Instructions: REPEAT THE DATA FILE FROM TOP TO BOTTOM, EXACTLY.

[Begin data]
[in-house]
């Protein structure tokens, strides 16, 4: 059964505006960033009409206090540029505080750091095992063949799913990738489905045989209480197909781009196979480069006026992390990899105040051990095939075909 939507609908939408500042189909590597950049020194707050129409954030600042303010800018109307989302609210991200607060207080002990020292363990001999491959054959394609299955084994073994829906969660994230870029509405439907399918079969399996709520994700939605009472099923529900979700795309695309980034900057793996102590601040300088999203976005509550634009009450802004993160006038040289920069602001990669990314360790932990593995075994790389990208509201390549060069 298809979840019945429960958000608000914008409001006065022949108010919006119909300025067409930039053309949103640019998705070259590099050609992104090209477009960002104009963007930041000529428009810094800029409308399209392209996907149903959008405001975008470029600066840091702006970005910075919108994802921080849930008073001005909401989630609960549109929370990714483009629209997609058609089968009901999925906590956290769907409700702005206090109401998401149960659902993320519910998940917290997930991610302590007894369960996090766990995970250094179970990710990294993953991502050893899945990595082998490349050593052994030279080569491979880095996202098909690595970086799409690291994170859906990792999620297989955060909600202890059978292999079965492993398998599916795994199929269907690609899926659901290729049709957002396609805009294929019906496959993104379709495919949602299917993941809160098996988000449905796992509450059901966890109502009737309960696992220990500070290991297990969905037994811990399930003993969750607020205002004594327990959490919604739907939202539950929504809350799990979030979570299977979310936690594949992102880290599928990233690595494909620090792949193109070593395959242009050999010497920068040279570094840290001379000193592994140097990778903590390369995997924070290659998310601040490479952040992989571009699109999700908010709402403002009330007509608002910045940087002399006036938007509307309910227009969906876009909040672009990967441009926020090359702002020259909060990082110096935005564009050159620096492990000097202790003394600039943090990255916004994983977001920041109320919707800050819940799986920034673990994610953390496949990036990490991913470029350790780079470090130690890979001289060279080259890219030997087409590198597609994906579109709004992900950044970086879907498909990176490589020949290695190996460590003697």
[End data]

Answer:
[in-house]
């Protein structure tokens, strides 16, 4: 059964505006960033009409206090540029505080750091095992063949799913990738489905045989209480197909781009196979480069006026992390990899105040051990095939075909 939507609908939408500042189909590597950049020194707050129409954030600042303010800018109307989302609210991200607060207080002990020292363990001999491959054959394609299955084994073994829906969660994230870029509405439907399918079969399996709520994700939605009472099923529900979700795309695309980034900057793996102590601040300088999203976005509550634009009450802004993160006038040289920069602001990669990314360790932990593995075994790389990208509201390549060069 298809979840019945429960958000608000914008409001006065022949108010919006119909300025067409930039053309949103640019998705070259590099050609992104090209477009960002104009963007930041000529428009810094800029409308399209392209996907149903959008405001975008470029600066840091702006970005910075919108994802921080849930008073001005909401989630609960549109929370990714483009629209997609058609089968009901999925906590956290769907409700702005206090109401998401149960659902993320519910998940917290997930991610302590007894369960996090766990995970250094179970990710990294993953991502050893899945990595082998490349050593052994030279080569491979880095996202098909690595970086799409690291994170859906990792999620297989955060909600202890059978292999079965492993398998599916795994199929269907690609899926659901290729049709957002396609805009294929019906496959993104379709495919949602299917993941809160098996988000449905796992509450059901966890109502009737309960696992220990500070290991297990969905037994811990399930003993969750607020205002004594327990959490919604739907939202539950929504809350799990979030979570299977979310936690594949992102880290599928990233690595494909620090792949193109070593395959242009050999010497920068040279570094840290001379000193592994140097990778903590390369995997924070290659998310601040490479952040992989571009699109999700908010709402403002009330007509608002910045940087002399006036938007509307309910227009969906876009909040672009990967441009926020090359702002020259909060990082110096935005564009050159620096492990000097202790003394600039943090990255916004994983977001920041109320919707800050819940799986920034673990994610953390496949990036990490991913470029350790780079470090130690890979001289060279080259890219030997087409590198597609994906579109709004992900950044970086879907498909990176490589020949290695190996460590003697």